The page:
John Fahey

Red Cross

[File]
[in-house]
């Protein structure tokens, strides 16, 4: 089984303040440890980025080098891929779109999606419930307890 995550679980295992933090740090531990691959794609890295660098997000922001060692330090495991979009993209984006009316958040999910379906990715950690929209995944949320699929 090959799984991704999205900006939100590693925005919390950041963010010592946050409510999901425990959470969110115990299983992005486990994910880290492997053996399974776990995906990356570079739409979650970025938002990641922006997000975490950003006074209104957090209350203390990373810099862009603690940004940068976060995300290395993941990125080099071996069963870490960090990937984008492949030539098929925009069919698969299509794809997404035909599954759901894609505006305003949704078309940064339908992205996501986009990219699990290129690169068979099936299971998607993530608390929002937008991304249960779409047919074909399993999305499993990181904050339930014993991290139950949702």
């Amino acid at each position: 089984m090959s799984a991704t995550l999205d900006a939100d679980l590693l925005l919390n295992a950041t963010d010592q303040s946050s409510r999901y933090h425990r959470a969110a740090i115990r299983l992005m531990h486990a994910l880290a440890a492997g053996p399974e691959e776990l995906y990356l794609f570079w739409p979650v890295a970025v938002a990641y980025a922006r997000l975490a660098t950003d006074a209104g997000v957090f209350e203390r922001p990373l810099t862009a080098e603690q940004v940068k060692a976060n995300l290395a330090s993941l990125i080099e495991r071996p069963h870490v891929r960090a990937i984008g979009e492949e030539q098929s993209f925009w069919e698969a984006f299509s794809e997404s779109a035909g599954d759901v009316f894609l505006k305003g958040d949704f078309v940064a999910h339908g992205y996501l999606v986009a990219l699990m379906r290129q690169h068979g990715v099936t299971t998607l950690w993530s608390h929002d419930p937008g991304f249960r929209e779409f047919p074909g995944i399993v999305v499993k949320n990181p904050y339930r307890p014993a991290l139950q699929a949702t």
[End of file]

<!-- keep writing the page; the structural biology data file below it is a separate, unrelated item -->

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Red Cross is the last consciously recorded 'new' John Fahey record. Intended for release in 2001 but met with delays following his ill health (and eventual death), Red Cross bookends an important discography, to say the least. In a manner perhaps typical of Fahey, this collection of self-produced pieces ends his career on a note both simple and probing. Ultimately, though, the prevailing tone is one of peaceful resolution and it is this feeling above all others that lends this session its haunting beauty. For the first time in years, we hear Fahey, if not without, then at least de-emphasizing the experimental, and at times downright menacing leanings, displayed on recordings such as Womblife and City of Refuge; favoring, instead, a more personal and reflective approach. Make no mistake, there are still a handful of effects and avant-garde dissonances on this recording but even these are used sparingly. This time, instead of being an end in and of themselves, these passages augment some of the most warm and vulnerable playing we've heard out of Fahey in a very long time. This is the sound of a man who, at the time of these recordings anyway, was only recently coming to grips with periods of his career he had all but disowned. Especially poignant is the cyclical "Charley Bradley's Ten Sixty-Six Blues," a tune which should remind listeners of moments as far back as "Sligo River Blues" from his 1963 album. On this piece we hear a refreshed and revitalized Fahey and little in the way of the clumsiness of which he has been accused in recent years. It is a piece rooted both in the traditions of American folk form and, interestingly, his own history. His most 'traditional' moment in some time now, this is the kind of tune listeners have become accustomed to hearing only on reissues and expensive LPs, and it stands out as perhaps this set's highlight. Otherwise, the standards "Summertime" and "I Remember" are handled in a similar, albeit deliberately paced, fashion while his own "Ananaias" is reminiscent of the style heard on albums such as 1971's America. "Untitled With Rain," on the other hand, is an informal seven-minute drone featuring two guitar tracks, organ, and an ambient room mic. This piece, though less aggressive, is especially reminiscent of the experiments heard on Womblife, while "Red Cross, Disciple of Christ Today," the album's second cut, sounds rather like Neil Young's score to the Jim Jarmusch film, Dead Man. All said, this probably isn't the place to begin investigating Fahey's immense body of work, but listeners unfamiliar with his more recent leanings will get an abbreviated taste of them here. A highly recommended, confusing, yet ultimately fitting end to a brilliant career.

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